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Happening into an artist's studio a short as she stood looking at his pictures, was 80 time since, we saw upon his wall, drawn with much offended with him that she left his crayon, the figure of a young lady, in what room in a miff, and had not spoken to him was then the costume of the day, from boots since, albeit he is a young man of handsome to chignon, and underneath was written, bearing, and of most excellent temper and “American or Chinese—which ?" It would, prospects. The fate of this worthy young indeed, have puzzled one to tell, and we were artist ought, perhaps, to have deterred us not surprised when he told us that the young from committing the offence which we are lady, whose portrait he had stealthily taken about to perpetrate; but we trust a lifelong service in support and defence of the sex may be admitted in mitigation of damages.

The fashion plate we present on the preceding page, is, perhaps, a slight exaggeration; but so is any picture, that is conmended for its fidelity to nature. A picture in color and drawing that only repeats nature, does not take a very high position with connoisseurs; it is the province of genius in art to make it evidently up to nature, therefore we justify our plate. The chignon is increased

present the figure in contrast with its Chinese counterpart, as proving the axiom that antipodes meet the celestial and the “angularSaxon," as a venerable friend of ours terms all white people. There is a decided similarity, only more so, and the Chinese alınoneyed damsel is evidently complimenting her antipodal sister on her near approach to the celestial standard of grace and elegance. By perseverance, by-and-by, such perfection may be attained, that the human semblance will be

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in order to meet a growing necessity of the lost to fashionable womanhood, and each time, which involves the necessity of reducing devotee will have to be labelled, in order to the bonnet, indeed, rendering that article as distinguish her. Of one thing we are sure; much a nonentity as possible, without reduc- if the tendency to chignon increases, there ing the expense. The short dress, minus the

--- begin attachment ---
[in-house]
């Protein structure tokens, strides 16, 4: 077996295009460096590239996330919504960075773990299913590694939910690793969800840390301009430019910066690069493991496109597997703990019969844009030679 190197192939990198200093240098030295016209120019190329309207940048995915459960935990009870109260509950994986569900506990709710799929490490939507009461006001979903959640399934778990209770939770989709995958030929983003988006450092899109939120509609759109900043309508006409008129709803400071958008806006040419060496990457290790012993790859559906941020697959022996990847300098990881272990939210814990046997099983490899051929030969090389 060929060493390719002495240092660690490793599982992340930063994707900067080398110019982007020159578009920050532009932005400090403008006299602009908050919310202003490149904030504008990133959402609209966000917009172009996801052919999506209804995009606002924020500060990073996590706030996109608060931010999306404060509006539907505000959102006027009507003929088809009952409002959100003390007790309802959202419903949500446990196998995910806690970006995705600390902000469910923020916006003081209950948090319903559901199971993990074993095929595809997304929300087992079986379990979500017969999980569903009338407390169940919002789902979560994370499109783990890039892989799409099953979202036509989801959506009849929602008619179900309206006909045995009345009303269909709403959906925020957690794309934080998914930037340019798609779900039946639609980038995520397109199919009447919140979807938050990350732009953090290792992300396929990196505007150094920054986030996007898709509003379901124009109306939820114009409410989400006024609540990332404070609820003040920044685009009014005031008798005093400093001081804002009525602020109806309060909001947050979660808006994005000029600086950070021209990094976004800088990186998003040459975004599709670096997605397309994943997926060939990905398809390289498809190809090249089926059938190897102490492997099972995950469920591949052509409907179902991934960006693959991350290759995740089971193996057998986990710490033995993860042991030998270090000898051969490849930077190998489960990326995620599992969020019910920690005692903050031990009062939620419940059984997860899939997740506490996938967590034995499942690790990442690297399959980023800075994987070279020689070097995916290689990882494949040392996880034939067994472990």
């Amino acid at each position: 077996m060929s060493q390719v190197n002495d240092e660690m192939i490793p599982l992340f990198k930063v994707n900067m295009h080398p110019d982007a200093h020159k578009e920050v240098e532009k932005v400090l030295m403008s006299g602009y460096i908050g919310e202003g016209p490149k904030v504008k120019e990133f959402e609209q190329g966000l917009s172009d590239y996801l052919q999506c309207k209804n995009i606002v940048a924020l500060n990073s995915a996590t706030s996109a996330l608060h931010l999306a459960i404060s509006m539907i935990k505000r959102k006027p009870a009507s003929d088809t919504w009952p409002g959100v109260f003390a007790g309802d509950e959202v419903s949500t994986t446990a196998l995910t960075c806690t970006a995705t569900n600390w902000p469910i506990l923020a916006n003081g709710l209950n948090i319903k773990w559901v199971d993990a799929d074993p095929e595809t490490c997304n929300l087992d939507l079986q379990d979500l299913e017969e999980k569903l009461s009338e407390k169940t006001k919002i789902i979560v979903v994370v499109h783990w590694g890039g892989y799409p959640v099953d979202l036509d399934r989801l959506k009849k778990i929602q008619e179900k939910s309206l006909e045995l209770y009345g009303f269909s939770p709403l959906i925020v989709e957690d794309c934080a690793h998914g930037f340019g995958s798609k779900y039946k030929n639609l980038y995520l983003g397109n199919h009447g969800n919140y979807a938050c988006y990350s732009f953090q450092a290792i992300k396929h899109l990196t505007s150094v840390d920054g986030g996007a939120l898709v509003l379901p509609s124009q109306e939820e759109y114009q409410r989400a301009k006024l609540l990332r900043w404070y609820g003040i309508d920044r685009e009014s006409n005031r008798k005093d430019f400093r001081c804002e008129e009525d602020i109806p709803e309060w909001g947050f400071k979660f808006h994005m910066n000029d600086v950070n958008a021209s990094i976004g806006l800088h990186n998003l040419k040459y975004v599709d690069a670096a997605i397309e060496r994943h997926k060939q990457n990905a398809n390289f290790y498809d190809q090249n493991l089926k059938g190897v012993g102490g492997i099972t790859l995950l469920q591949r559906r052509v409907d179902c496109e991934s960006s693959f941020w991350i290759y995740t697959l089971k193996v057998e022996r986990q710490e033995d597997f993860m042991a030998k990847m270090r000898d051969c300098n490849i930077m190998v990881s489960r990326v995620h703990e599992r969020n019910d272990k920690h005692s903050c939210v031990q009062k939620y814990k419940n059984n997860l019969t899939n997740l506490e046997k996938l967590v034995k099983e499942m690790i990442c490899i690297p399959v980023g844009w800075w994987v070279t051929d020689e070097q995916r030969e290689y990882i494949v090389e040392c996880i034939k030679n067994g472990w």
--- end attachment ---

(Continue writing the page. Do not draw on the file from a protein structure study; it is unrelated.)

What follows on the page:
will be an overweight atop, that will be dishoops, the circus-rider's jacket, and the astrous in case of accident, and if the wearer retinue of ribbons that curl about the form should stumble, gravitation would vindicate in snaky combination, are, it will be admitted, itself as though she were a corp-stalk witch. very becoming, while the taper ankle and Of quite another character is the fashion dainty gaiter complete a tout ensemble that plate upon this page, illustrating the aris the eye of taste can never tire of seeing. We tocracy of poverty. Herein fashion is carried to extremes, and the unwholesome examples of the same family to a certain fly, representsport their finery with the natural abandon ing his parlor as being very desirable. It is of those to the manner born. The hauteur to be half-suspected that the same sentiment, of the embodiment of the spirit of Queen in a more refined form, is advanced by the Elizabeth, with the ghost of the parasol, bears young lady herself in the sign thus hung out, the true aristocratic mark. What a regal while the diminutive fly, suspended from her dignity there is on that brow! what a grace ear, is significant of the kind of game she will in the folded hands! what a majestic pose be likely to attract. We are sorry to record in the romanesque feet! That dress is regal, this species of headdress as belonging to a with real point lace at the bottom; that train past regime. There was so much incentive is imperial, no mistake about it; that nose, in it to the study of natural history, and the retrousse, turns up at the approach of Mary quality of the mind could be so readily seen the Queen of Scots, the other party, who sues in the style of adornment, that tempers could for her attention. How the o'ertopping be read with as much precision as charplumes angrily vibrate at the audacity! There is a block on Tower Hill for the intrusion. Nothing less will satisfy offended majesty. The costume of Mary is less marked, because indelible ink would not show on it, inaybe, but the dress is queenly. The chignon is marvellous, but hairy; the bonnet recherche; the train voluminous. The low-neck dress reveals grace that offends her royal sister, who tends to scragginess. The rounded shoulder of Mary excites her envy. She looks as if she might bite it, if she had opportunity. The graceful foot and ankle are suggestive of beauties that Canova might have loved to study, the foot planting itselt upon the pave with the force of a kedge anchor. The two present a less harmonious picture than the foregoing, but they are as true to fashion as they can afford to be.

How often do we see this ridiculous initation, in rags, of fashion in silk. We meet it every day, with the poverty so painfully standing out, that we would pity if we dared; but the pride that conceived it would brook no pity,